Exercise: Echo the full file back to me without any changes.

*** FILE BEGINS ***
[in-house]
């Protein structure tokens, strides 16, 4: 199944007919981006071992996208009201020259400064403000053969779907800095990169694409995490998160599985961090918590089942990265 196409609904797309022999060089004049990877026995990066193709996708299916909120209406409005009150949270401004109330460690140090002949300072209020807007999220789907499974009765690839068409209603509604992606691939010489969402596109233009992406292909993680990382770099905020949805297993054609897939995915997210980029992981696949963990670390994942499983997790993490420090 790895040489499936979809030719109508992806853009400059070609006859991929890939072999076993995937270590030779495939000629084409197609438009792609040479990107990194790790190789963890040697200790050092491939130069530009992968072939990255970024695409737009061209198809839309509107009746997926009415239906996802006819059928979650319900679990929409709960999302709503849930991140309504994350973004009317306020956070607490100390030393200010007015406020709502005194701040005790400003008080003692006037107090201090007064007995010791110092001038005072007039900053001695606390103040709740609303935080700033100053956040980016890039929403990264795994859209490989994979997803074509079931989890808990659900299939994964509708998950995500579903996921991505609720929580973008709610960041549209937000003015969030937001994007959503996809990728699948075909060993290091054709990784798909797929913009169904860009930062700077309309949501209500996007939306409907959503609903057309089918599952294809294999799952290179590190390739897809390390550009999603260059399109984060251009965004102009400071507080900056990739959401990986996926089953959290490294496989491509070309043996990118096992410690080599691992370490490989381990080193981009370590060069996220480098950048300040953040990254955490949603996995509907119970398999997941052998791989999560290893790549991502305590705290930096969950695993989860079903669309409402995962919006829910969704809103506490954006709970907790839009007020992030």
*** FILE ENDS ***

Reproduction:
[in-house]
């Protein structure tokens, strides 16, 4: 199944007919981006071992996208009201020259400064403000053969779907800095990169694409995490998160599985961090918590089942990265 196409609904797309022999060089004049990877026995990066193709996708299916909120209406409005009150949270401004109330460690140090002949300072209020807007999220789907499974009765690839068409209603509604992606691939010489969402596109233009992406292909993680990382770099905020949805297993054609897939995915997210980029992981696949963990670390994942499983997790993490420090 790895040489499936979809030719109508992806853009400059070609006859991929890939072999076993995937270590030779495939000629084409197609438009792609040479990107990194790790190789963890040697200790050092491939130069530009992968072939990255970024695409737009061209198809839309509107009746997926009415239906996802006819059928979650319900679990929409709960999302709503849930991140309504994350973004009317306020956070607490100390030393200010007015406020709502005194701040005790400003008080003692006037107090201090007064007995010791110092001038005072007039900053001695606390103040709740609303935080700033100053956040980016890039929403990264795994859209490989994979997803074509079931989890808990659900299939994964509708998950995500579903996921991505609720929580973008709610960041549209937000003015969030937001994007959503996809990728699948075909060993290091054709990784798909797929913009169904860009930062700077309309949501209500996007939306409907959503609903057309089918599952294809294999799952290179590190390739897809390390550009999603260059399109984060251009965004102009400071507080900056990739959401990986996926089953959290490294496989491509070309043996990118096992410690080599691992370490490989381990080193981009370590060069996220480098950048300040953040990254955490949603996995509907119970398999997941052998791989999560290893790549991502305590705290930096969950695993989860079903669309409402995962919006829910969704809103506490954006709970907790839009007020992030």